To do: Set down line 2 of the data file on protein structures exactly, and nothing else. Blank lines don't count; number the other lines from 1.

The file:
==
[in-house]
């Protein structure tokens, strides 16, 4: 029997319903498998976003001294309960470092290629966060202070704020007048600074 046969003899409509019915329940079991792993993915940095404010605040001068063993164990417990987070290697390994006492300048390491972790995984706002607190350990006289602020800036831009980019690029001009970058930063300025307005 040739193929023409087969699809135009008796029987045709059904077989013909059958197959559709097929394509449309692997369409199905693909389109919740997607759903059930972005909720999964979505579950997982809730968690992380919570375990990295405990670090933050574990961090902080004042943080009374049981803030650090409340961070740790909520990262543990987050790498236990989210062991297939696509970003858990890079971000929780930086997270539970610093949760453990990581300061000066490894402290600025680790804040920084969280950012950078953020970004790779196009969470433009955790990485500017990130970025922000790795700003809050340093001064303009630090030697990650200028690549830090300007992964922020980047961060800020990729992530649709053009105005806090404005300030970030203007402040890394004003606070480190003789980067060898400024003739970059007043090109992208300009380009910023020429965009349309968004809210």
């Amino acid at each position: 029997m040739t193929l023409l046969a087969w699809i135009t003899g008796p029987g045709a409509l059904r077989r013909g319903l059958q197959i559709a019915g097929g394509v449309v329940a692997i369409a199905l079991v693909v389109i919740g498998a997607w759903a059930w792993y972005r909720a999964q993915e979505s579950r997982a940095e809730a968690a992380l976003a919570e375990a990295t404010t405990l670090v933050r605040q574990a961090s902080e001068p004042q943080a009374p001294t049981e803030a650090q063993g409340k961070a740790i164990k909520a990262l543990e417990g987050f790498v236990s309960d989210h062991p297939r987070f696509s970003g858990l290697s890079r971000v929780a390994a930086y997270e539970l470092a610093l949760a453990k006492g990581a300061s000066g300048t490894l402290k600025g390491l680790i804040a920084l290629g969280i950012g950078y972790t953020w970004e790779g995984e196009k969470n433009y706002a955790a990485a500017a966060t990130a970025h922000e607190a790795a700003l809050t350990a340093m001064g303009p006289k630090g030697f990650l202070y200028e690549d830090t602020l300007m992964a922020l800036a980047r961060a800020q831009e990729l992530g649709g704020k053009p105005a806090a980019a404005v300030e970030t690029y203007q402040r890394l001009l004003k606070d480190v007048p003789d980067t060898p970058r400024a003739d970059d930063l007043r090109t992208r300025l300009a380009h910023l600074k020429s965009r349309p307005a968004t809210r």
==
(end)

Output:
């Protein structure tokens, strides 16, 4: 029997319903498998976003001294309960470092290629966060202070704020007048600074 046969003899409509019915329940079991792993993915940095404010605040001068063993164990417990987070290697390994006492300048390491972790995984706002607190350990006289602020800036831009980019690029001009970058930063300025307005 040739193929023409087969699809135009008796029987045709059904077989013909059958197959559709097929394509449309692997369409199905693909389109919740997607759903059930972005909720999964979505579950997982809730968690992380919570375990990295405990670090933050574990961090902080004042943080009374049981803030650090409340961070740790909520990262543990987050790498236990989210062991297939696509970003858990890079971000929780930086997270539970610093949760453990990581300061000066490894402290600025680790804040920084969280950012950078953020970004790779196009969470433009955790990485500017990130970025922000790795700003809050340093001064303009630090030697990650200028690549830090300007992964922020980047961060800020990729992530649709053009105005806090404005300030970030203007402040890394004003606070480190003789980067060898400024003739970059007043090109992208300009380009910023020429965009349309968004809210």